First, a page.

In other words, regardless of which candidate the pundits deem won the debate, no minds were significantly changed and the fractured electorate basically went back to partisan positions once the fact-checking and the name-calling ended.

Debate 1: The blue vertical bar is the actual 90-minute segment of the debate itself. Source: Semantic Visions. Used with permission.

Debate 2: Sunday, Oct. 9, 2016

For the second presidential debate, Semantic Visions analyzed 971,939 articles published in more 275,000 sources in the 48-hour time period from midnight ET on Oct. 9 to midnight ET on Oct. 11. This debate was defined by character attacks and, according to, included a “mountain of false and misleading statements” on both sides. Once again, you might think that some positions might change. But alas, this was not the case. The analysis shows a few things:

  • Both candidates have plenty of negative sentiments associated with them.
  • Trump was on the defensive this time due to revelations that had surfaced a few days earlier about sexually charged comments that he had made. As a result, there was a lot more engagement, as measured by the articles published online and the sentiments revealed by analysis, than in the first debate. We see that the sentiment balance was in the negative to the tune of 3,000-plus references per hour, as compared to about 2,000 references per hour during the previous face-off.
  • Even so, Clinton still had more negative sentiment associated with her than Trump did during the actual debate, which perhaps is an indication of the uphill battle she faced with respect to her credibility and trust with the general public.
  • Less than 24 hours after the debate ended, both candidates were right back to their baseline positions in terms of public perception—meaning that, again, this debate didn’t change many minds.
Debate 2: The blue vertical bar is the actual 90-minute segment of the debate itself. Source: Semantic Visions. Used with permission.

Debate 3 : Wednesday, Oct. 19, 2016

For the third presidential debate, Semantic Visions analyzed 1,051,154 articles published in more than 275,000 sources in the 48-hour time period from midnight ET on Oct. 19 to midnight ET on Oct. 21. 

This debate was at least as acrimonious as the prior two debates, and it was notable for Trump’s refusal to commit to accepting the results of the election if he lost, thereby challenging a cornerstone of American democracy. Before the 90-minute exchange was over, the hash tags “bad hombres” and “nasty woman” had become hot Internet memes. In the analysis, we see the same trend as in the previous two instances: During the debate, media sentiments for both dropped, but both quickly returned to where they started in terms of popular perception.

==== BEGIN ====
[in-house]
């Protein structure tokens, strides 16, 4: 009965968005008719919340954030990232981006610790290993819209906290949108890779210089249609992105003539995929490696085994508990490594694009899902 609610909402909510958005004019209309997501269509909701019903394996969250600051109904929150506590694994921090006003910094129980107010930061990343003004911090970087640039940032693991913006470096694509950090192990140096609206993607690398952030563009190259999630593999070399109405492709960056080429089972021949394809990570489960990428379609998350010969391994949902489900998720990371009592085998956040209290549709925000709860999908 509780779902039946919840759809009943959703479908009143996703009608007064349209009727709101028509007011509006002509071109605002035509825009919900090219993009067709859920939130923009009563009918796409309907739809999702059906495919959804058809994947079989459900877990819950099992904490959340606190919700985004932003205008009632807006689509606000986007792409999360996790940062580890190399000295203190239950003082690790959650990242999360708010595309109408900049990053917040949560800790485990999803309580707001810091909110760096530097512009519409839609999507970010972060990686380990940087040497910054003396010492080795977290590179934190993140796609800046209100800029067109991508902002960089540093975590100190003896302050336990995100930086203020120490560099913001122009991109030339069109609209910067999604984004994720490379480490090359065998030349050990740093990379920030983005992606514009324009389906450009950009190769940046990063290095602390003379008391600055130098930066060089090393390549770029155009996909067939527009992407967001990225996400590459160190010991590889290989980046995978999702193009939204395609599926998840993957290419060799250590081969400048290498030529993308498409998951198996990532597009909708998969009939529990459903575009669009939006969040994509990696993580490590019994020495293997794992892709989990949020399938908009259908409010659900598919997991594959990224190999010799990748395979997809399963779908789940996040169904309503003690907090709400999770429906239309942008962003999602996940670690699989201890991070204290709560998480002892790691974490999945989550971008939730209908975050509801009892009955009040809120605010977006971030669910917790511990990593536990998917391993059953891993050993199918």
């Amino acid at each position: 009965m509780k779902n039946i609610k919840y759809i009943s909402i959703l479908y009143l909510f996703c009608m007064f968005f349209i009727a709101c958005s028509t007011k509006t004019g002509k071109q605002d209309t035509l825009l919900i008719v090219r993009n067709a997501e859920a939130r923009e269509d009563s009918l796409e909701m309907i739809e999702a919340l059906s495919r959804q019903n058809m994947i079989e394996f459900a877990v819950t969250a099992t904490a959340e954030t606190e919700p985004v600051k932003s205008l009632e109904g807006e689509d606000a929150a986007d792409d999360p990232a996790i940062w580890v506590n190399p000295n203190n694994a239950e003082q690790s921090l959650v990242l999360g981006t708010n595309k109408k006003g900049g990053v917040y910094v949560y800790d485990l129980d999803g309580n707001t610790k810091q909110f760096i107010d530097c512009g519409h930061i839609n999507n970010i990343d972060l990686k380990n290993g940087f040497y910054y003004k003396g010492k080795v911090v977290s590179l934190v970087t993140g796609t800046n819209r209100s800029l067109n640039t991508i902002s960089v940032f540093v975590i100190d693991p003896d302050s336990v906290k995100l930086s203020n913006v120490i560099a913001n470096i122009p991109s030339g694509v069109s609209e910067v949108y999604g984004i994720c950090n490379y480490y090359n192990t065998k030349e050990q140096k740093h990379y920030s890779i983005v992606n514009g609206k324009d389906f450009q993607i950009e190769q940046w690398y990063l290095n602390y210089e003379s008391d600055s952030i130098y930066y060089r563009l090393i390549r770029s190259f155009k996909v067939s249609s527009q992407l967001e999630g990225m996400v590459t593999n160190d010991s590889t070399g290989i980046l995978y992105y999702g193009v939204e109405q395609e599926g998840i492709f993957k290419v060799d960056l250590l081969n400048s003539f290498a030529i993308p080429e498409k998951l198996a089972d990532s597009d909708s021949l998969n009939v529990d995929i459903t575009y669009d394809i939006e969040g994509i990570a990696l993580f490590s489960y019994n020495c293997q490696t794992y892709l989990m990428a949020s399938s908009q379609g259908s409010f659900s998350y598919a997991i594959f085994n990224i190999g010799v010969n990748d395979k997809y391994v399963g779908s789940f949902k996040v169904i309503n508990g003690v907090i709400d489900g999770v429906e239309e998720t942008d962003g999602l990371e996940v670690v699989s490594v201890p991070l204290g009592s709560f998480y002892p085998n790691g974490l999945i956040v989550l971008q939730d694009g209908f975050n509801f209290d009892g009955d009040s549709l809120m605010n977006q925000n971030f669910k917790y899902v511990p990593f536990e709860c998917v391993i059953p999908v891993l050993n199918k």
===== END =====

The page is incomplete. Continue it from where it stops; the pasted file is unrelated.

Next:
ebate 3: The blue vertical bar is the actual 90-minute segment of the debate itself. Source: Semantic Visions. Used with permission


What this analysis reveals shouldn’t surprise anyone who has been watching the U.S. presidential-election scene. While your individual worldview may be impacted by the specific media outlets you favor, at an aggregate level, the data are confirming that the U.S. electorate is indeed deeply split and that voters’ positions have hardened regardless of the results of the debates or negative news stories about the candidates.

After the second debate, it was pretty clear that, in Trump supporters’ minds, the candidate could do no wrong—offensive comments or not. And despite being a master of facts and policy positions, Clinton was still having trouble connecting with her constituents. If anything, in this election cycle the debates may not be changing many—or any—minds, as evidenced by the fact that the sentiment balance shifted back to its pre-debate position within 12 to 18 hours after each debate.

 Going into the final two weeks before the election, it’s clear that the outcome won’t necessarily hinge on the candidate’s experience, tax returns, deleted e-mails, or any other such factors. Instead, it might simply come down to who can deliver enough of his or her base to show up to the polls. When the electorate is as divided as the United States is right now, every single vote matters. After all, in the 2000 presidential election, it was the 537-vote win in Florida that enabled George W. Bush to beat Al Gore, even though the latter had received more than 540,000 of the total popular votes.

For more insights, please read the complete Semantic Visions report.

Manju Bansal is vice president and global program head at SAP Startup Focus, which works with startups in the big data and predictive or real-time analytics space, supporting them in building innovative applications that use the SAP HANA database platform. The program serves more than 4,300 companies in the program, including Semantic Visions. Join the conversation on Twitter at @SAPStartups or follow the author: @BansalManju.